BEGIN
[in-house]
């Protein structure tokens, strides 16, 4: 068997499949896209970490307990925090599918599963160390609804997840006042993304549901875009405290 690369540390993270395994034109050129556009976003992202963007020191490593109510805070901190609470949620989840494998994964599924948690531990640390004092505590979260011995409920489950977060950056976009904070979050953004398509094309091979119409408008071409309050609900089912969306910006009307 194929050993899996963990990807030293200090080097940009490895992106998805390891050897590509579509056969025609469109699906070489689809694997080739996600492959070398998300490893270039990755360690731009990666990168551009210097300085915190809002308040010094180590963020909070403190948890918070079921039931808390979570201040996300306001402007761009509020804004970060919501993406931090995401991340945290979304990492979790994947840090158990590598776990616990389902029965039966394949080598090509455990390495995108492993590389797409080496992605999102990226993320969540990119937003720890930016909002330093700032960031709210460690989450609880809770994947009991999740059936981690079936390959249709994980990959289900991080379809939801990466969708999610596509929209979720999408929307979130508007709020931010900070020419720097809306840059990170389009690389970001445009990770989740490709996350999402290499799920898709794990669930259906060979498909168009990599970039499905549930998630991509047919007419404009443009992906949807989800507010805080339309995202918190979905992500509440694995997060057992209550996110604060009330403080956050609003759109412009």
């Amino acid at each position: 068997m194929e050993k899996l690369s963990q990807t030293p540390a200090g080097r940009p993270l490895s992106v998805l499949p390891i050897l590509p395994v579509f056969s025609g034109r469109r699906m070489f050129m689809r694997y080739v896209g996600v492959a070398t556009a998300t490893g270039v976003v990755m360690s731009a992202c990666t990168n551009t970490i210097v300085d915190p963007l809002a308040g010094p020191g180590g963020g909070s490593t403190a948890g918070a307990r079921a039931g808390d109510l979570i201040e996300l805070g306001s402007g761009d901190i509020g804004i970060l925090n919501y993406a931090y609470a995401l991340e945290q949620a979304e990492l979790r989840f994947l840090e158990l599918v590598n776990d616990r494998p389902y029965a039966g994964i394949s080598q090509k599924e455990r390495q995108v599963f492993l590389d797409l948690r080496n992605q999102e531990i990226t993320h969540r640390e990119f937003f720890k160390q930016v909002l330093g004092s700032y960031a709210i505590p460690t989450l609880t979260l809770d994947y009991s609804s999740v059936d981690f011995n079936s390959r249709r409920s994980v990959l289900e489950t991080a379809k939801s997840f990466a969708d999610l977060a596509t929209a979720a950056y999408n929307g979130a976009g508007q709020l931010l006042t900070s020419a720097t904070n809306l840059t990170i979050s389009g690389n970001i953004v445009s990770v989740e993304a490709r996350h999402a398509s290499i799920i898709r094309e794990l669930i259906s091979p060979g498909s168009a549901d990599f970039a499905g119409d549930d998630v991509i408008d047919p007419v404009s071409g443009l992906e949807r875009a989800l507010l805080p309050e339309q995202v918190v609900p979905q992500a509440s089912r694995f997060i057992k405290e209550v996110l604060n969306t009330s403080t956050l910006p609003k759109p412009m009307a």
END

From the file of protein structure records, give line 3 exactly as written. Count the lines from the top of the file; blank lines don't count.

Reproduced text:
């Amino acid at each position: 068997m194929e050993k899996l690369s963990q990807t030293p540390a200090g080097r940009p993270l490895s992106v998805l499949p390891i050897l590509p395994v579509f056969s025609g034109r469109r699906m070489f050129m689809r694997y080739v896209g996600v492959a070398t556009a998300t490893g270039v976003v990755m360690s731009a992202c990666t990168n551009t970490i210097v300085d915190p963007l809002a308040g010094p020191g180590g963020g909070s490593t403190a948890g918070a307990r079921a039931g808390d109510l979570i201040e996300l805070g306001s402007g761009d901190i509020g804004i970060l925090n919501y993406a931090y609470a995401l991340e945290q949620a979304e990492l979790r989840f994947l840090e158990l599918v590598n776990d616990r494998p389902y029965a039966g994964i394949s080598q090509k599924e455990r390495q995108v599963f492993l590389d797409l948690r080496n992605q999102e531990i990226t993320h969540r640390e990119f937003f720890k160390q930016v909002l330093g004092s700032y960031a709210i505590p460690t989450l609880t979260l809770d994947y009991s609804s999740v059936d981690f011995n079936s390959r249709r409920s994980v990959l289900e489950t991080a379809k939801s997840f990466a969708d999610l977060a596509t929209a979720a950056y999408n929307g979130a976009g508007q709020l931010l006042t900070s020419a720097t904070n809306l840059t990170i979050s389009g690389n970001i953004v445009s990770v989740e993304a490709r996350h999402a398509s290499i799920i898709r094309e794990l669930i259906s091979p060979g498909s168009a549901d990599f970039a499905g119409d549930d998630v991509i408008d047919p007419v404009s071409g443009l992906e949807r875009a989800l507010l805080p309050e339309q995202v918190v609900p979905q992500a509440s089912r694995f997060i057992k405290e209550v996110l604060n969306t009330s403080t956050l910006p609003k759109p412009m009307a």